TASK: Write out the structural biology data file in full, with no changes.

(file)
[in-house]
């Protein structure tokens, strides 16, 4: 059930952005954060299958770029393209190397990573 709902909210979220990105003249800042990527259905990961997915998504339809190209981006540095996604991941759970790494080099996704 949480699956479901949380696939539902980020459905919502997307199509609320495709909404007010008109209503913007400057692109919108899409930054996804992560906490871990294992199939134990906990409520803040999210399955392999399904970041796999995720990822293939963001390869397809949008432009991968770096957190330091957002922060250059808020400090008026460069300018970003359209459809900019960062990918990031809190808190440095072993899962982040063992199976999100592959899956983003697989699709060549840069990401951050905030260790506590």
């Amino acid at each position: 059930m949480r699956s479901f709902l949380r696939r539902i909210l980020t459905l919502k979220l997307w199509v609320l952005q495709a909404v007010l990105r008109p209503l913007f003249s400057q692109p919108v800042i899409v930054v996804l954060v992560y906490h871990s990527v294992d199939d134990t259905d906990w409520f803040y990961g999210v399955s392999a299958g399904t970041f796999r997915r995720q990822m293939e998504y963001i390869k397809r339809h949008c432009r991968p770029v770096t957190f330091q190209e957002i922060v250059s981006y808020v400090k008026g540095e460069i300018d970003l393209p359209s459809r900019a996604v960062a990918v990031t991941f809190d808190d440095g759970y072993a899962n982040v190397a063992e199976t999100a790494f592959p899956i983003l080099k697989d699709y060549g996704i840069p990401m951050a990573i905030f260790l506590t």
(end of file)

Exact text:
[in-house]
């Protein structure tokens, strides 16, 4: 059930952005954060299958770029393209190397990573 709902909210979220990105003249800042990527259905990961997915998504339809190209981006540095996604991941759970790494080099996704 949480699956479901949380696939539902980020459905919502997307199509609320495709909404007010008109209503913007400057692109919108899409930054996804992560906490871990294992199939134990906990409520803040999210399955392999399904970041796999995720990822293939963001390869397809949008432009991968770096957190330091957002922060250059808020400090008026460069300018970003359209459809900019960062990918990031809190808190440095072993899962982040063992199976999100592959899956983003697989699709060549840069990401951050905030260790506590």
């Amino acid at each position: 059930m949480r699956s479901f709902l949380r696939r539902i909210l980020t459905l919502k979220l997307w199509v609320l952005q495709a909404v007010l990105r008109p209503l913007f003249s400057q692109p919108v800042i899409v930054v996804l954060v992560y906490h871990s990527v294992d199939d134990t259905d906990w409520f803040y990961g999210v399955s392999a299958g399904t970041f796999r997915r995720q990822m293939e998504y963001i390869k397809r339809h949008c432009r991968p770029v770096t957190f330091q190209e957002i922060v250059s981006y808020v400090k008026g540095e460069i300018d970003l393209p359209s459809r900019a996604v960062a990918v990031t991941f809190d808190d440095g759970y072993a899962n982040v190397a063992e199976t999100a790494f592959p899956i983003l080099k697989d699709y060549g996704i840069p990401m951050a990573i905030f260790l506590t």